Sounds good my man. seeya soon ill tw |
Alexander Heit, 22 years old, was in the driver's seat, head down, while the car carrying him was drifting into oncoming traffic. The oncoming driver slowed and avoided a collision, but when Alexander looked up, he over-corrected, and rolled his car. Officers found his cell phone with a partially complete text message at 5:16 p.m.
His parents released an image of the message, hoping no one else has to die while texting and driving.
What lesson do we learn from this?
- Do not text and drive
- Pay attention to other cars (and trucks) erratic behaviour while driving, as there are many other people texting and driving.
- Do not over correct when you finally do get a chance to look up.
- Buy a car that has a low centre of gravity, with wheels set wide apart so that it resists rolling.
- If you must text and drive, do it only for important messages. As far as I can see, this message was not important. But if you are following a terrorist in a schoolbus with hostage children and a primed nuclear warhead, go for it. And by "go for it" I mean contact 911, not to text your buddy that you'll be delayed for a bit, but you'll see him later.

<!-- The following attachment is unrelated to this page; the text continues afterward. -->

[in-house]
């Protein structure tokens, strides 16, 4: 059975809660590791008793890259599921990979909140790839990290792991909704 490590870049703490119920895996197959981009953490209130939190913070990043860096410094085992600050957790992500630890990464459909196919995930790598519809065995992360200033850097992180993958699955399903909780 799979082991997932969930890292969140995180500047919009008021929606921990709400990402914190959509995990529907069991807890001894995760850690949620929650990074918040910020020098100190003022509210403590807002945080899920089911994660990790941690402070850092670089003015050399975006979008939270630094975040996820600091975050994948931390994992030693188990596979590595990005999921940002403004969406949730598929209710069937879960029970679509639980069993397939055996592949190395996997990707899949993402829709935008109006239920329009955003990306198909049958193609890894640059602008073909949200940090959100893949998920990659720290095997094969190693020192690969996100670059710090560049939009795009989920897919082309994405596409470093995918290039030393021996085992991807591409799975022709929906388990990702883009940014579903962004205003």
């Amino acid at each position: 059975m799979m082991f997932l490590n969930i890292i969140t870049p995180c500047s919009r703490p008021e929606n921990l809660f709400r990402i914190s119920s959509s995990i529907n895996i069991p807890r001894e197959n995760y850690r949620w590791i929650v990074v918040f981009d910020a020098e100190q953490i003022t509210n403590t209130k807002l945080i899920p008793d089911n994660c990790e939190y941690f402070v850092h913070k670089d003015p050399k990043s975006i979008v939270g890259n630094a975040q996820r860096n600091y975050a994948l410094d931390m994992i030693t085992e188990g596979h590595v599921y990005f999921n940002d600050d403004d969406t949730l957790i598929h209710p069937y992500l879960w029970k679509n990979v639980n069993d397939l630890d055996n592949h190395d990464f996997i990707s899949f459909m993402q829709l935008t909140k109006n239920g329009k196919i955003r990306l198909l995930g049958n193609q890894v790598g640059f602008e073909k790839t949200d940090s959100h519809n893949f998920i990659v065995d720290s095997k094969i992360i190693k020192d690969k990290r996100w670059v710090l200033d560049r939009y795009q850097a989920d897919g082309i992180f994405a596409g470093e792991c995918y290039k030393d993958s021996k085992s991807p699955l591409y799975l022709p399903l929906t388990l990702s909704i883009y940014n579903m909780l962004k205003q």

- If you must text and drive, (see above) keep it short. (i.e. "CU" is shorter than "sounds good my man. seeya soon ill tw") And actually, that would have been even longer if Alexander had not been killed before the end of the texting.
Here is a link to an article, it has a video with a commercial intro, so if you don't like that sort of thing, try the second link